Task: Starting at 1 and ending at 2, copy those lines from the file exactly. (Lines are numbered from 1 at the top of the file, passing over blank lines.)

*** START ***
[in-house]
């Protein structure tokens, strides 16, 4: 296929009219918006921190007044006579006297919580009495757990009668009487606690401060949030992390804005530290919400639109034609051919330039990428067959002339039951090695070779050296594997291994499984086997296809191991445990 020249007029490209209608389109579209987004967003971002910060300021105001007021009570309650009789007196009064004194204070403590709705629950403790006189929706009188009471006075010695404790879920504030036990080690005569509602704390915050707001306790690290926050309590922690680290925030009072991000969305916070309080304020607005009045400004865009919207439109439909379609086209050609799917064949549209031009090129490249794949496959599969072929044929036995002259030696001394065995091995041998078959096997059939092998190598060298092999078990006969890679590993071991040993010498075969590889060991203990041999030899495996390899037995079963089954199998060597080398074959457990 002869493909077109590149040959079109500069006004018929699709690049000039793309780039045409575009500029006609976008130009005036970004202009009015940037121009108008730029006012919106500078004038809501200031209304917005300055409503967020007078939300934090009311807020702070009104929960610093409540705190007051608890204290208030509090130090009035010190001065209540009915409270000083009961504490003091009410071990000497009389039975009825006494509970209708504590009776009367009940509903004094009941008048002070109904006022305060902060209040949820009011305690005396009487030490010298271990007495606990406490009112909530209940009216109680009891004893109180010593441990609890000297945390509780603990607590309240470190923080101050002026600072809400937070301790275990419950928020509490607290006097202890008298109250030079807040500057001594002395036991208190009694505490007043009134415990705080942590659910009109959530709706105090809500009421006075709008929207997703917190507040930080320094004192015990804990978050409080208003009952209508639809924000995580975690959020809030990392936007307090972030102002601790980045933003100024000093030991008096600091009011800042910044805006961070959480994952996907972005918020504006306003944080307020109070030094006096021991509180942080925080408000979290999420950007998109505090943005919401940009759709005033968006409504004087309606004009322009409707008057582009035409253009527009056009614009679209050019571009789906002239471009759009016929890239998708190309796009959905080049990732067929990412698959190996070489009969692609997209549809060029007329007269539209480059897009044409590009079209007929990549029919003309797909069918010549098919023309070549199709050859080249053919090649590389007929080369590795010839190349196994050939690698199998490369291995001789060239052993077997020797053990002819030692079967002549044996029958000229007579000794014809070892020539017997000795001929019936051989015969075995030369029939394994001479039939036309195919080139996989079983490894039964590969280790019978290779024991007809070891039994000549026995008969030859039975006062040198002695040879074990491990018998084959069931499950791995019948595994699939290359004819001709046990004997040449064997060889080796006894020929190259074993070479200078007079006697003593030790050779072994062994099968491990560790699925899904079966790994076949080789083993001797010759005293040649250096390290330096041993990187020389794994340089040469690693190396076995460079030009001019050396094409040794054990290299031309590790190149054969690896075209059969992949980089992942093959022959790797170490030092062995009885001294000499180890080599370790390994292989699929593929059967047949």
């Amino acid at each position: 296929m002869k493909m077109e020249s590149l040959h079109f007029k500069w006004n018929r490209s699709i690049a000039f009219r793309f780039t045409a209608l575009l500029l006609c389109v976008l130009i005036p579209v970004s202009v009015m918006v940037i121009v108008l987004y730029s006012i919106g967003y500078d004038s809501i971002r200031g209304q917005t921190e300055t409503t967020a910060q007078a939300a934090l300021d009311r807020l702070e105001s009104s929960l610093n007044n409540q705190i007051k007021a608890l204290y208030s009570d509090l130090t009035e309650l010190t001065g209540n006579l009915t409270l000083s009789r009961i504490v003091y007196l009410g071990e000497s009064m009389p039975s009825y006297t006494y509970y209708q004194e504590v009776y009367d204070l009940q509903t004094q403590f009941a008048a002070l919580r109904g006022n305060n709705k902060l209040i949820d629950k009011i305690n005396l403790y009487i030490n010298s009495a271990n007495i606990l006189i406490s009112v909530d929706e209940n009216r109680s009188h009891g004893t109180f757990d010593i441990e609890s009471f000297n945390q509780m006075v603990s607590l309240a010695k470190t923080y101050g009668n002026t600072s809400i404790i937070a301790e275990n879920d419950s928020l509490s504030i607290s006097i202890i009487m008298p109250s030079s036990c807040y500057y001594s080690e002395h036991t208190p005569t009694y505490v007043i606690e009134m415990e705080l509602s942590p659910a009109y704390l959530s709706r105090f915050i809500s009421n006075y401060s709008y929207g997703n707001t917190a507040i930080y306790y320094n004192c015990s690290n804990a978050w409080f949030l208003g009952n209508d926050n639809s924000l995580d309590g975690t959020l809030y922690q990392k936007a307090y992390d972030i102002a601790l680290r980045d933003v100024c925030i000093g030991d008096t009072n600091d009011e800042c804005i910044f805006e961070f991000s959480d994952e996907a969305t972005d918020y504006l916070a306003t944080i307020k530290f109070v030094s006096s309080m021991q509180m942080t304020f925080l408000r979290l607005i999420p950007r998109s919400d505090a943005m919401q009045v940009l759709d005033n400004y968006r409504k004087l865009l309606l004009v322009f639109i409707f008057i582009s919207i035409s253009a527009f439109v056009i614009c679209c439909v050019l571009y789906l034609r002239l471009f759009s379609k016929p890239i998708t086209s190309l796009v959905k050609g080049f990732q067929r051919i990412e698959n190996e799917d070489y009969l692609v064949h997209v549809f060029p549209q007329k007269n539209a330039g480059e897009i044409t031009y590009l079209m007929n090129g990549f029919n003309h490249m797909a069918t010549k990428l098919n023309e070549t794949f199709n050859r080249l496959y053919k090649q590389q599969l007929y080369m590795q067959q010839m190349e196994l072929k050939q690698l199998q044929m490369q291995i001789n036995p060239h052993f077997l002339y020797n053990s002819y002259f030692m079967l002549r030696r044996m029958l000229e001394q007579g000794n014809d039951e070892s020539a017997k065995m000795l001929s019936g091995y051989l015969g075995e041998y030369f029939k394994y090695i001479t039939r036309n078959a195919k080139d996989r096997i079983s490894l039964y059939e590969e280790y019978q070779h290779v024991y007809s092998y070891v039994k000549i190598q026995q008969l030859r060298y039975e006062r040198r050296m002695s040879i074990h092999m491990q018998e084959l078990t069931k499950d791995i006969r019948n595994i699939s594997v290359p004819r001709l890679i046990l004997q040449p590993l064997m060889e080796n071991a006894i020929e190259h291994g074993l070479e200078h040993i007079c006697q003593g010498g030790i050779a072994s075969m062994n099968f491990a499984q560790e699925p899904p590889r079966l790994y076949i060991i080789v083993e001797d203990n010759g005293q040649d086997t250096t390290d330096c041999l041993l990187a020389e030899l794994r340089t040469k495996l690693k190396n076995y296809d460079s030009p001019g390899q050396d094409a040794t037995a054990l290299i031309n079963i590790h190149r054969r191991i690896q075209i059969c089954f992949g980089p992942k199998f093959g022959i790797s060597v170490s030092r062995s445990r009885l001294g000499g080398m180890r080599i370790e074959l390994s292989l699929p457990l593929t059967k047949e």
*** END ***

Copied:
[in-house]
């Protein structure tokens, strides 16, 4: 296929009219918006921190007044006579006297919580009495757990009668009487606690401060949030992390804005530290919400639109034609051919330039990428067959002339039951090695070779050296594997291994499984086997296809191991445990 020249007029490209209608389109579209987004967003971002910060300021105001007021009570309650009789007196009064004194204070403590709705629950403790006189929706009188009471006075010695404790879920504030036990080690005569509602704390915050707001306790690290926050309590922690680290925030009072991000969305916070309080304020607005009045400004865009919207439109439909379609086209050609799917064949549209031009090129490249794949496959599969072929044929036995002259030696001394065995091995041998078959096997059939092998190598060298092999078990006969890679590993071991040993010498075969590889060991203990041999030899495996390899037995079963089954199998060597080398074959457990 002869493909077109590149040959079109500069006004018929699709690049000039793309780039045409575009500029006609976008130009005036970004202009009015940037121009108008730029006012919106500078004038809501200031209304917005300055409503967020007078939300934090009311807020702070009104929960610093409540705190007051608890204290208030509090130090009035010190001065209540009915409270000083009961504490003091009410071990000497009389039975009825006494509970209708504590009776009367009940509903004094009941008048002070109904006022305060902060209040949820009011305690005396009487030490010298271990007495606990406490009112909530209940009216109680009891004893109180010593441990609890000297945390509780603990607590309240470190923080101050002026600072809400937070301790275990419950928020509490607290006097202890008298109250030079807040500057001594002395036991208190009694505490007043009134415990705080942590659910009109959530709706105090809500009421006075709008929207997703917190507040930080320094004192015990804990978050409080208003009952209508639809924000995580975690959020809030990392936007307090972030102002601790980045933003100024000093030991008096600091009011800042910044805006961070959480994952996907972005918020504006306003944080307020109070030094006096021991509180942080925080408000979290999420950007998109505090943005919401940009759709005033968006409504004087309606004009322009409707008057582009035409253009527009056009614009679209050019571009789906002239471009759009016929890239998708190309796009959905080049990732067929990412698959190996070489009969692609997209549809060029007329007269539209480059897009044409590009079209007929990549029919003309797909069918010549098919023309070549199709050859080249053919090649590389007929080369590795010839190349196994050939690698199998490369291995001789060239052993077997020797053990002819030692079967002549044996029958000229007579000794014809070892020539017997000795001929019936051989015969075995030369029939394994001479039939036309195919080139996989079983490894039964590969280790019978290779024991007809070891039994000549026995008969030859039975006062040198002695040879074990491990018998084959069931499950791995019948595994699939290359004819001709046990004997040449064997060889080796006894020929190259074993070479200078007079006697003593030790050779072994062994099968491990560790699925899904079966790994076949080789083993001797010759005293040649250096390290330096041993990187020389794994340089040469690693190396076995460079030009001019050396094409040794054990290299031309590790190149054969690896075209059969992949980089992942093959022959790797170490030092062995009885001294000499180890080599370790390994292989699929593929059967047949």